3. I’ve never had a bad experience trying to play the games I bought with Impulse. With Steam, when I bought Hearts of Iron 3 it crashes because of some problem with the Steam version of the game and the tutorial not working. The developer didn’t help me, and from the forum you can see this is a known problem that is basically being ignored. Silent Hunter also had installation problems when you buy the expansion pack and install it at the same time.
  4. With Steam when I had billing problems, there was no-one to contact, or else they hid the contact information well enough that I couldn’t find it when I wanted to. With Stardock, I get an email when I make purchases and every time I’ve responded about a problem, such as not being able to find registration codes, I’ve gotten a relatively quick response.

How to do manual torpedo targetting in Silent Hunter 4: Wolves of the Pacific

Monday, January 4th, 2010

Torpedo targeting in Silent Hunter 4: Wolves of the Pacific is very hard. The manual doesn’t correctly explain it and the online videos I saw are incorrect and incomplete.

1. Bring up your periscope and look at the target
2. Press L to lock the target. This way the periscope keeps looking at the target.
3. Press N to bring up the target recognition manual.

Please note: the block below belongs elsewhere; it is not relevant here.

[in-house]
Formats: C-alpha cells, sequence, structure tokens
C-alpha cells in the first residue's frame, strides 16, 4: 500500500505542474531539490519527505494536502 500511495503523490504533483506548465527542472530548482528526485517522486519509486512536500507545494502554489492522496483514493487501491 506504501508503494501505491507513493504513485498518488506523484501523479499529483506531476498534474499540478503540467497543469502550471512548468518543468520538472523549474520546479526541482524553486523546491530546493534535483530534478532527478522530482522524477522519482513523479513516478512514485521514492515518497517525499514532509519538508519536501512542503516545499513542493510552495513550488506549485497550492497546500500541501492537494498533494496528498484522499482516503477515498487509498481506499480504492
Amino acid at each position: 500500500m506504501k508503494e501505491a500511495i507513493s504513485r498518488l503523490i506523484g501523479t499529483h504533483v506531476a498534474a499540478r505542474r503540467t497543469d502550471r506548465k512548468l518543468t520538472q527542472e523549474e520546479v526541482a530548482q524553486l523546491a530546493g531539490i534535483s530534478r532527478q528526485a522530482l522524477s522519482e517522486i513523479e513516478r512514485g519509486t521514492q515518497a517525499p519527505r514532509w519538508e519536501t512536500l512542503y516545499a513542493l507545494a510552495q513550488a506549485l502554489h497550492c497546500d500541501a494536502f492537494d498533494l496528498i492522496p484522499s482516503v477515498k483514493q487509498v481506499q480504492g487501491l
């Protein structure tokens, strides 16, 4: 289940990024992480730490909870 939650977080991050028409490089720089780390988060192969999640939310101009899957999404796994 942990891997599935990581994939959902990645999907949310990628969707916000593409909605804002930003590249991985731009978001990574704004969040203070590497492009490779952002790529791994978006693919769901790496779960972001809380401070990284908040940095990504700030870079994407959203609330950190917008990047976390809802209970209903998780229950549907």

4. (In hard you can do this, but not realistic) Press Less than and Greater than to look at your target with the free camera. This makes identifying it easier.
5. Find the target in the target recognition manual, and press the checkmark in the upper right.
6. In the mid-left and upper right will be slider tabs. Press both of them to expand new windows.
7. In the upper right slider tab, press the button for target distance estimation. This is as described in the manual.
8. Drag down the mirrored target until the waterline of the mirrored version reaches the top of the mast of the real version.
9. Wait 5 seconds or more. The longer the better. The manual incorrectly tells you to press the clock button twice. During this time, I adjust the torpedo settings in the left slider window. Always set the torpedo to fast (I’m not sure why this is not the default). If you set the depth according to the target recognition manual you will shoot under the target. I’m not sure why. I’d just go by the manual, 20 feet for battleships, 12 for cruisers and large merchants, 10 for light cruisers and small merchants, and 6 for destroyers.
10. Do step 8 again.